Poker in Print: Devilfish: The Life & Times of a Poker Legend


Some of the best poker books don’t offer you strategic advice, but instead inspire you to take up the game and improve at it. For lovers of a poker anecdote, as most of us are, Devilfish: The Life & Times of a Poker Legend is a book that has few equals.

To say that Dave Ulliott was a rogue and raconteur is not to disrespect him, but more to understate him. His poker stories had beguiling beginnings, mesmerizing middles… and no end. He could talk for hours and you’ll feel like it had been minutes.

Ulliott would frequently leap onto stage, grab a guitar and entertain people wherever he went. He’d join in with buskers, corral strangers in the street to hear him sing and woo the crowds at the World Series of Poker… before taking their money at the poker table. He was a born entertainer:

Thankfully for fans of poker biographies, he could write a good story too. The man who once served time in prisons in the North-East went straight and became a poker legend. The book is full of stories of how he turned his life around and had the ability to risk it all at the poker felt, something he did on many occasions. If he was up half a million or down to his last buy-in, he was just as dangerous, and thrilling company.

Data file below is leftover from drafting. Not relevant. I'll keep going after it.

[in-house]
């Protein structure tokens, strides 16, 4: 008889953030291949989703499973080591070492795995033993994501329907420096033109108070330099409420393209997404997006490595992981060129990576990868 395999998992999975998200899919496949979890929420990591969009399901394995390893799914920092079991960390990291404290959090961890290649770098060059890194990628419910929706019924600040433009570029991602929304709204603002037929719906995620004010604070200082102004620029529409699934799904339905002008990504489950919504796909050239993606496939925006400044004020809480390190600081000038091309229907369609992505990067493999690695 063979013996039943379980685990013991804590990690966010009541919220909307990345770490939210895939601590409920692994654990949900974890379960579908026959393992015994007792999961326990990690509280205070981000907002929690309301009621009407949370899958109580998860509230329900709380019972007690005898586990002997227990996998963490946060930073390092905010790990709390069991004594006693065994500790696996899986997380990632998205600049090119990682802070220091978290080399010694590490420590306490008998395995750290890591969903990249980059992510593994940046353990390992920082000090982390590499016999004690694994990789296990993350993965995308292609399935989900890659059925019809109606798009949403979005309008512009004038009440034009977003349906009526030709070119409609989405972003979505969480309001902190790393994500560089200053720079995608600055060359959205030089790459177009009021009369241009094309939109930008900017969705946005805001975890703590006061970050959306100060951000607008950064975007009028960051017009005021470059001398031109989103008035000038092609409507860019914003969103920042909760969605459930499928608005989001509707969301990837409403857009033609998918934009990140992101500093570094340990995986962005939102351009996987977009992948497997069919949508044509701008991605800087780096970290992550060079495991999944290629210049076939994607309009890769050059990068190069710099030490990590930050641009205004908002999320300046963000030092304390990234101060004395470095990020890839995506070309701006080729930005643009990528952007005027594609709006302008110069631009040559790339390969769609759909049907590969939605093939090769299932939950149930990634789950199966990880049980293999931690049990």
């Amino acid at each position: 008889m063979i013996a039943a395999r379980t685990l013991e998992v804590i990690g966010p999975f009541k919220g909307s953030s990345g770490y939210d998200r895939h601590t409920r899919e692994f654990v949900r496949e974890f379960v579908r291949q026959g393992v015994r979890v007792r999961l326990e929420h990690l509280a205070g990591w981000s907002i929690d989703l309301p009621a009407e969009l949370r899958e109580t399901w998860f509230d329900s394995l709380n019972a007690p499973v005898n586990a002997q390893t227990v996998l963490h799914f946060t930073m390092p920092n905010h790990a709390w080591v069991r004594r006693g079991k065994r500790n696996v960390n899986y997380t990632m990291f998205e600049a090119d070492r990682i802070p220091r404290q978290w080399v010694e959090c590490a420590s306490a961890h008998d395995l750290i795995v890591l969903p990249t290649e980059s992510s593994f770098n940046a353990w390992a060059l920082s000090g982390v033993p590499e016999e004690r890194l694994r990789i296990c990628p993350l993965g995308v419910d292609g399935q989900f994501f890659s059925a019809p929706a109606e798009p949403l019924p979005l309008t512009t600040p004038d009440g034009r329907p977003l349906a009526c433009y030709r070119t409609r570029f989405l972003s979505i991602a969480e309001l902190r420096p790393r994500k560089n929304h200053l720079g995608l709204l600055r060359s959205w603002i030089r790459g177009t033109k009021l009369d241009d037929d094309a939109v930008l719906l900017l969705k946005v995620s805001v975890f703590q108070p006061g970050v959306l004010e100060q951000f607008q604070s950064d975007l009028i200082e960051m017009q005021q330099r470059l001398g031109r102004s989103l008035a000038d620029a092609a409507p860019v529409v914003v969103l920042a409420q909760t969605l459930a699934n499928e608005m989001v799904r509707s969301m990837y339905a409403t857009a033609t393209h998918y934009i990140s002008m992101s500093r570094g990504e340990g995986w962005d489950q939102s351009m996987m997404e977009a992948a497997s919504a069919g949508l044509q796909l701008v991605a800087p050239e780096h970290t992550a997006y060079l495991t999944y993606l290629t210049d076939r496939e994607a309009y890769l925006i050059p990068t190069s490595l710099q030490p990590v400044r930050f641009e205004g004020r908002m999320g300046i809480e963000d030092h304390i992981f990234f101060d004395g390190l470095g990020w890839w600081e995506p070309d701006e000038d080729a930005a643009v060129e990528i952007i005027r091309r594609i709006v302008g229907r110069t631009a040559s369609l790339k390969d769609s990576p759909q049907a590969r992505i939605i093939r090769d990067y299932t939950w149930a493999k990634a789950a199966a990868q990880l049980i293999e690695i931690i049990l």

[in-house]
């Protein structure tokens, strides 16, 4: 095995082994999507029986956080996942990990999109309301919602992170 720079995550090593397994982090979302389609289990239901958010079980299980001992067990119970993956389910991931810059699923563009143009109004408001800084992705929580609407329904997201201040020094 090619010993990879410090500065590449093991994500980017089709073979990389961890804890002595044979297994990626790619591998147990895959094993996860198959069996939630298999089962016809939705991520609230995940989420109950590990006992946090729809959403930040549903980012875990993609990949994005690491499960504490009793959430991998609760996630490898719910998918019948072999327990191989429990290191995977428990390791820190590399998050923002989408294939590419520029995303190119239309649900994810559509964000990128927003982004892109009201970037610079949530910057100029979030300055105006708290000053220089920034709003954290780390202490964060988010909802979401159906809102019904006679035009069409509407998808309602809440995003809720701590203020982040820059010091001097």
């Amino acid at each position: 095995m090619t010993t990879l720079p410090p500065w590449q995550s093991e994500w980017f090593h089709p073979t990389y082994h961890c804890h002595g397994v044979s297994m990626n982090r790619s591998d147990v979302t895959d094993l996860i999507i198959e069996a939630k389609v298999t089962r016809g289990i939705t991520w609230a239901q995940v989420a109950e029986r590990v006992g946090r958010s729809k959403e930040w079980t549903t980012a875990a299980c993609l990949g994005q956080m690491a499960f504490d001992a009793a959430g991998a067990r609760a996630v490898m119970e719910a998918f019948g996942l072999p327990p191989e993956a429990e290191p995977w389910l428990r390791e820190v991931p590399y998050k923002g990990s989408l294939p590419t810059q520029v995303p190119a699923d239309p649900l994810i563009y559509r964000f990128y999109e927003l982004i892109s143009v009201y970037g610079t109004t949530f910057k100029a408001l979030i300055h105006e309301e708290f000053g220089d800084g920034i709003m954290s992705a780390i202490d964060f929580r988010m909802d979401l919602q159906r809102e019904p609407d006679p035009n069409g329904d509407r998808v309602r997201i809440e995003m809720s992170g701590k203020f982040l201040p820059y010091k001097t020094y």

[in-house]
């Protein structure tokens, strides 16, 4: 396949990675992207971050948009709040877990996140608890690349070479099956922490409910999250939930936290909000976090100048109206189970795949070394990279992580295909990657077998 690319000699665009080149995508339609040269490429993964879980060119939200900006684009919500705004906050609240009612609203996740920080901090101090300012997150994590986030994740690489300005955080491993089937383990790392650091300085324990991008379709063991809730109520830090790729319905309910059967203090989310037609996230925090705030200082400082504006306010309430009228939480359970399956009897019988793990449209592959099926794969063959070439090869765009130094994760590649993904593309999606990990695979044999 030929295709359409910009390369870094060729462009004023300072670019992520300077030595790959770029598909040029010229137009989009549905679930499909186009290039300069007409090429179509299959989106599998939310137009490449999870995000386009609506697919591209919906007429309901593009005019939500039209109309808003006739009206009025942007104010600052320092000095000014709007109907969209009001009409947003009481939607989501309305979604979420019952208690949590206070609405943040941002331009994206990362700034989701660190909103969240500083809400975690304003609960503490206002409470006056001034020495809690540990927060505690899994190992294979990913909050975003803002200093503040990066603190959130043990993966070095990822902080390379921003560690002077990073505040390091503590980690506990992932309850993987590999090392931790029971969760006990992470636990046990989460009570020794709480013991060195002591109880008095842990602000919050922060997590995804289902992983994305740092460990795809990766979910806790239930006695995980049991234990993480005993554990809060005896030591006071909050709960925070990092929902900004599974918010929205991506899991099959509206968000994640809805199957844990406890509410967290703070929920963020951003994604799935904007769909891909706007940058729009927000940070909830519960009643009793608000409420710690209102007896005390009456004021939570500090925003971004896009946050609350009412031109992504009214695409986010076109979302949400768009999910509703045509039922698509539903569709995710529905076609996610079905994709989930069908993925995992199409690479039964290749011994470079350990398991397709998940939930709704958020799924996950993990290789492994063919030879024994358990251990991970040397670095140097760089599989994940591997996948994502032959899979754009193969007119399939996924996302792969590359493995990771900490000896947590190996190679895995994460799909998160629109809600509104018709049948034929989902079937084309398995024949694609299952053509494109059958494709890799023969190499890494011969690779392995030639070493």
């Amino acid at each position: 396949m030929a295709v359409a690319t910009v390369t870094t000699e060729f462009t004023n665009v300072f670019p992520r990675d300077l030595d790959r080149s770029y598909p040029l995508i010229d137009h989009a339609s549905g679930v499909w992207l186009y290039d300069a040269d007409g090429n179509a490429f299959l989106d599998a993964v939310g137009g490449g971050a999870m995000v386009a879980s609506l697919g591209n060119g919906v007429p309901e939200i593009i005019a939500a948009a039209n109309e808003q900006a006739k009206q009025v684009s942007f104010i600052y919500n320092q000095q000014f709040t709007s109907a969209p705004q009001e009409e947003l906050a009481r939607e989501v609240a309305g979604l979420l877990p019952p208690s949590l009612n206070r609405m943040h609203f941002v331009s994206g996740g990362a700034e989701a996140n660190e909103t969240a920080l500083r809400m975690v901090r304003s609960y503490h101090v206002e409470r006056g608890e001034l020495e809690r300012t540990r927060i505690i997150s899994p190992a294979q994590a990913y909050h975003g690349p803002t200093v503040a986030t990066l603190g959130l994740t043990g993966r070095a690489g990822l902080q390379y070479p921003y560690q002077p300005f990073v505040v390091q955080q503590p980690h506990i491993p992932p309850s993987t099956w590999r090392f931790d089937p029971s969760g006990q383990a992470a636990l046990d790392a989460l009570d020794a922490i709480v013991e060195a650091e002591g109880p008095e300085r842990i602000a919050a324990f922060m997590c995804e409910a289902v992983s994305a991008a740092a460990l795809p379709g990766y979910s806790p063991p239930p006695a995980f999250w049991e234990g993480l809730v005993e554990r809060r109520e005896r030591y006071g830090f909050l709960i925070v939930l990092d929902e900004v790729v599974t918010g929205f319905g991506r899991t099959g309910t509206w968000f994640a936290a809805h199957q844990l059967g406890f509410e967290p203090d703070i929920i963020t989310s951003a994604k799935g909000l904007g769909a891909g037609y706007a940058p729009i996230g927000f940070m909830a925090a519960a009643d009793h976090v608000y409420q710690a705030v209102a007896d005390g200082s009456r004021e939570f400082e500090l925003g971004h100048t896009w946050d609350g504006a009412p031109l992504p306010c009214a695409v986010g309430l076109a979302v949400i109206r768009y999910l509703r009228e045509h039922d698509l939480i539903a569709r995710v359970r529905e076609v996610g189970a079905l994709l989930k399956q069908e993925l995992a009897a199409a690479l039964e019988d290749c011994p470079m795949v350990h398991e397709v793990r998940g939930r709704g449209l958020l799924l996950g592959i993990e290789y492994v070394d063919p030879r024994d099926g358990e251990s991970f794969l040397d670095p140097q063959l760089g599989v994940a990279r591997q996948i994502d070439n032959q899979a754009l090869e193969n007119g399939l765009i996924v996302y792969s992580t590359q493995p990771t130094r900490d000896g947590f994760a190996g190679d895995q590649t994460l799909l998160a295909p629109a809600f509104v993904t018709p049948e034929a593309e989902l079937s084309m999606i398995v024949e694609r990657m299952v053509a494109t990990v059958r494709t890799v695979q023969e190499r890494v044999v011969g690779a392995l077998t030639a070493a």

poker-in-print-devilfish-the-life-times-of-a-poker-legendI interviewed Ulliott a couple of years before his passing as we shared some commentary airtime during the £2,000-entry 2012 English Poker Open, a tournament that should never have been allowed to drop off the calendar. Having a cousin who married a girl with the maiden name of Ulliott, I mentioned this to him on air. He looked and sounded genuinely fascinated, waited for me to tell him all about it. Then as soon as I was done asked me if this was the moment I was asking for a slice of his inheritance.

Ulliott could command the room to still and awe-struck quiet if it was in the middle of a bomb evacuation. He was the centre of attention wherever he went and he bathed in the limelight, giving it something worthwhile to light up. That luminosity is brought to life in the book brilliantly. It was given a glowing review by Ulliott’s old friend Victoria Coren-Mitchell back in 2010 when it was published:

“’I was nervous to review it, in case it was bad,” she wrote in The Guardian. “Dave Ulliot is a friend of mine and he has a gun. But I needn’t have worried. The book is, like the man, fast, funny, scary, smart, cocky, colourful, and I adore them both.’”

Dave ‘Devil Fish’ Ulliott passed away five years ago this week, a fact that is as shocking as it is tragically sad. Taken by cancer, Ulliott lived life to the absolute full and his legacy both at the poker table and in the many stories he shared during his life lives on with a burning energy that will never truly dim. The posthumously-awarded Poker Hall of Famer was a true legend of the game.

You can buy Devilfish: The Life & Times of a Poker Legend right here.